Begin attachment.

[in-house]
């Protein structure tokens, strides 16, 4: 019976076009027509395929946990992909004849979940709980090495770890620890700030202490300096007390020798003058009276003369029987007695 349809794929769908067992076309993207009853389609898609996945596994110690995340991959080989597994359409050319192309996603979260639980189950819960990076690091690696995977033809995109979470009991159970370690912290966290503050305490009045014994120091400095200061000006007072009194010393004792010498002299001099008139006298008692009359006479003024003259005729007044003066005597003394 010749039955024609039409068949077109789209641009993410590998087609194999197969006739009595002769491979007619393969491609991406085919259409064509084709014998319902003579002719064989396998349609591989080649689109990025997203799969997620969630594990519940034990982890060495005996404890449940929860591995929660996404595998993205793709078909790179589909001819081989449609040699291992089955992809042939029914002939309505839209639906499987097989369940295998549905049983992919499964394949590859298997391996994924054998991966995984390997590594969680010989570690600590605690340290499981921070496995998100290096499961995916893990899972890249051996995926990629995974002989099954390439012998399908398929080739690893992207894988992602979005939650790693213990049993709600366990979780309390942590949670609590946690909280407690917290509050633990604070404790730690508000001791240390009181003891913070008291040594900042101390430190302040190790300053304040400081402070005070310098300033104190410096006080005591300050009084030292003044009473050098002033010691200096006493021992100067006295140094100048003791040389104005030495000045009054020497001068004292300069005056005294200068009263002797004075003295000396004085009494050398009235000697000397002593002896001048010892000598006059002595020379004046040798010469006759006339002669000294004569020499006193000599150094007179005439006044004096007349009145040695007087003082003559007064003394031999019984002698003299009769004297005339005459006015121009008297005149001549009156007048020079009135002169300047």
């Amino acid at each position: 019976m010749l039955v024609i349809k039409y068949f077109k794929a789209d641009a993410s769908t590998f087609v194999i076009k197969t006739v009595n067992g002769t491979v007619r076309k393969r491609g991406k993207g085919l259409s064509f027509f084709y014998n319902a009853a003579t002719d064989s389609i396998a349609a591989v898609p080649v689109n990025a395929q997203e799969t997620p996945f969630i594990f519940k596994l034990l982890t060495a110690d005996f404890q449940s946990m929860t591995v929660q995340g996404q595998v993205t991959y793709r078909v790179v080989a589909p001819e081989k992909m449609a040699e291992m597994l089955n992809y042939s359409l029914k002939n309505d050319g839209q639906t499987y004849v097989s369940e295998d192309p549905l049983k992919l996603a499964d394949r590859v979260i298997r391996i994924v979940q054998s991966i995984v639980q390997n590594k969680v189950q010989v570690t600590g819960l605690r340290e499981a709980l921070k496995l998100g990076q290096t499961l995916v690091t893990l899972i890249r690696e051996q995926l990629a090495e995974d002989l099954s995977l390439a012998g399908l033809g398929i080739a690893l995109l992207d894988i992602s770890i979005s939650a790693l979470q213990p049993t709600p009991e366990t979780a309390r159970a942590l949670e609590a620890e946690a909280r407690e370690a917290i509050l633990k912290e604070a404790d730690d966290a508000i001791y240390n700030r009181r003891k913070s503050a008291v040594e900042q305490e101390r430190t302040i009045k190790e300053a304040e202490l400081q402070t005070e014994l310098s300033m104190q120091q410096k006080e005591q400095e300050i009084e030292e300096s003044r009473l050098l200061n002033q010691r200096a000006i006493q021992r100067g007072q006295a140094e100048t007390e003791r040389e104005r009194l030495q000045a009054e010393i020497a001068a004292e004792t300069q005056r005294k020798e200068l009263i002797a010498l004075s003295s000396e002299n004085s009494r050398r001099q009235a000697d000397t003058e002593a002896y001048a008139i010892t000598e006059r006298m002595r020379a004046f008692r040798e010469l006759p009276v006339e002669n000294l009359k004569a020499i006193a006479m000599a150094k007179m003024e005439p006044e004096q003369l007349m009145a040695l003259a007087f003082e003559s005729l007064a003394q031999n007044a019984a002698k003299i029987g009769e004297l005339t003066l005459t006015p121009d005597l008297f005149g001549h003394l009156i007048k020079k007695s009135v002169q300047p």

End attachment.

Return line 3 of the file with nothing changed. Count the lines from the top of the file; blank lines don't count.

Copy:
């Amino acid at each position: 019976m010749l039955v024609i349809k039409y068949f077109k794929a789209d641009a993410s769908t590998f087609v194999i076009k197969t006739v009595n067992g002769t491979v007619r076309k393969r491609g991406k993207g085919l259409s064509f027509f084709y014998n319902a009853a003579t002719d064989s389609i396998a349609a591989v898609p080649v689109n990025a395929q997203e799969t997620p996945f969630i594990f519940k596994l034990l982890t060495a110690d005996f404890q449940s946990m929860t591995v929660q995340g996404q595998v993205t991959y793709r078909v790179v080989a589909p001819e081989k992909m449609a040699e291992m597994l089955n992809y042939s359409l029914k002939n309505d050319g839209q639906t499987y004849v097989s369940e295998d192309p549905l049983k992919l996603a499964d394949r590859v979260i298997r391996i994924v979940q054998s991966i995984v639980q390997n590594k969680v189950q010989v570690t600590g819960l605690r340290e499981a709980l921070k496995l998100g990076q290096t499961l995916v690091t893990l899972i890249r690696e051996q995926l990629a090495e995974d002989l099954s995977l390439a012998g399908l033809g398929i080739a690893l995109l992207d894988i992602s770890i979005s939650a790693l979470q213990p049993t709600p009991e366990t979780a309390r159970a942590l949670e609590a620890e946690a909280r407690e370690a917290i509050l633990k912290e604070a404790d730690d966290a508000i001791y240390n700030r009181r003891k913070s503050a008291v040594e900042q305490e101390r430190t302040i009045k190790e300053a304040e202490l400081q402070t005070e014994l310098s300033m104190q120091q410096k006080e005591q400095e300050i009084e030292e300096s003044r009473l050098l200061n002033q010691r200096a000006i006493q021992r100067g007072q006295a140094e100048t007390e003791r040389e104005r009194l030495q000045a009054e010393i020497a001068a004292e004792t300069q005056r005294k020798e200068l009263i002797a010498l004075s003295s000396e002299n004085s009494r050398r001099q009235a000697d000397t003058e002593a002896y001048a008139i010892t000598e006059r006298m002595r020379a004046f008692r040798e010469l006759p009276v006339e002669n000294l009359k004569a020499i006193a006479m000599a150094k007179m003024e005439p006044e004096q003369l007349m009145a040695l003259a007087f003082e003559s005729l007064a003394q031999n007044a019984a002698k003299i029987g009769e004297l005339t003066l005459t006015p121009d005597l008297f005149g001549h003394l009156i007048k020079k007695s009135v002169q300047p």